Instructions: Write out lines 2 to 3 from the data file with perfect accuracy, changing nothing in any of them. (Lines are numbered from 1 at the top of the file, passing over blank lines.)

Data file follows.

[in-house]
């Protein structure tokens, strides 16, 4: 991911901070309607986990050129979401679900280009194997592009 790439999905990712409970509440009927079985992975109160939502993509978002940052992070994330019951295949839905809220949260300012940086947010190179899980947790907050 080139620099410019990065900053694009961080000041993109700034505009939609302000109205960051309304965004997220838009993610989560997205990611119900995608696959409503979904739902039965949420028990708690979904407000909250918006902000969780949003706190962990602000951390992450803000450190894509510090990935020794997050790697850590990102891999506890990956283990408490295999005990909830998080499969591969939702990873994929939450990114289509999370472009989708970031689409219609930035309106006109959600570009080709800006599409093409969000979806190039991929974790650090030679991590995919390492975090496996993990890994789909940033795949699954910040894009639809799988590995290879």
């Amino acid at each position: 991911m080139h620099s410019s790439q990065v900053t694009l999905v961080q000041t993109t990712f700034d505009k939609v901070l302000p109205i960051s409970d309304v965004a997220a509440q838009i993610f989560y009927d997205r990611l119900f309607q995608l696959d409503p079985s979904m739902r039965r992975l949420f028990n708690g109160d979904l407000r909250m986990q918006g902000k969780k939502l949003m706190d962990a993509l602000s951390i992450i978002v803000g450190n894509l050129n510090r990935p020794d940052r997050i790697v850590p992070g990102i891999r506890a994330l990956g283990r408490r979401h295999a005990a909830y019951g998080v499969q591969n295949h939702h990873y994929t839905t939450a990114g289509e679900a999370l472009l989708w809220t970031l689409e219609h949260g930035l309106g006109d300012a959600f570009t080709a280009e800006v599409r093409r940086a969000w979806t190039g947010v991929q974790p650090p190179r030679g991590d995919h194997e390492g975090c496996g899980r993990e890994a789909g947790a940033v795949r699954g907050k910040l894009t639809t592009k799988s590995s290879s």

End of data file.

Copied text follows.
């Protein structure tokens, strides 16, 4: 991911901070309607986990050129979401679900280009194997592009 790439999905990712409970509440009927079985992975109160939502993509978002940052992070994330019951295949839905809220949260300012940086947010190179899980947790907050 080139620099410019990065900053694009961080000041993109700034505009939609302000109205960051309304965004997220838009993610989560997205990611119900995608696959409503979904739902039965949420028990708690979904407000909250918006902000969780949003706190962990602000951390992450803000450190894509510090990935020794997050790697850590990102891999506890990956283990408490295999005990909830998080499969591969939702990873994929939450990114289509999370472009989708970031689409219609930035309106006109959600570009080709800006599409093409969000979806190039991929974790650090030679991590995919390492975090496996993990890994789909940033795949699954910040894009639809799988590995290879």
């Amino acid at each position: 991911m080139h620099s410019s790439q990065v900053t694009l999905v961080q000041t993109t990712f700034d505009k939609v901070l302000p109205i960051s409970d309304v965004a997220a509440q838009i993610f989560y009927d997205r990611l119900f309607q995608l696959d409503p079985s979904m739902r039965r992975l949420f028990n708690g109160d979904l407000r909250m986990q918006g902000k969780k939502l949003m706190d962990a993509l602000s951390i992450i978002v803000g450190n894509l050129n510090r990935p020794d940052r997050i790697v850590p992070g990102i891999r506890a994330l990956g283990r408490r979401h295999a005990a909830y019951g998080v499969q591969n295949h939702h990873y994929t839905t939450a990114g289509e679900a999370l472009l989708w809220t970031l689409e219609h949260g930035l309106g006109d300012a959600f570009t080709a280009e800006v599409r093409r940086a969000w979806t190039g947010v991929q974790p650090p190179r030679g991590d995919h194997e390492g975090c496996g899980r993990e890994a789909g947790a940033v795949r699954g907050k910040l894009t639809t592009k799988s590995s290879s």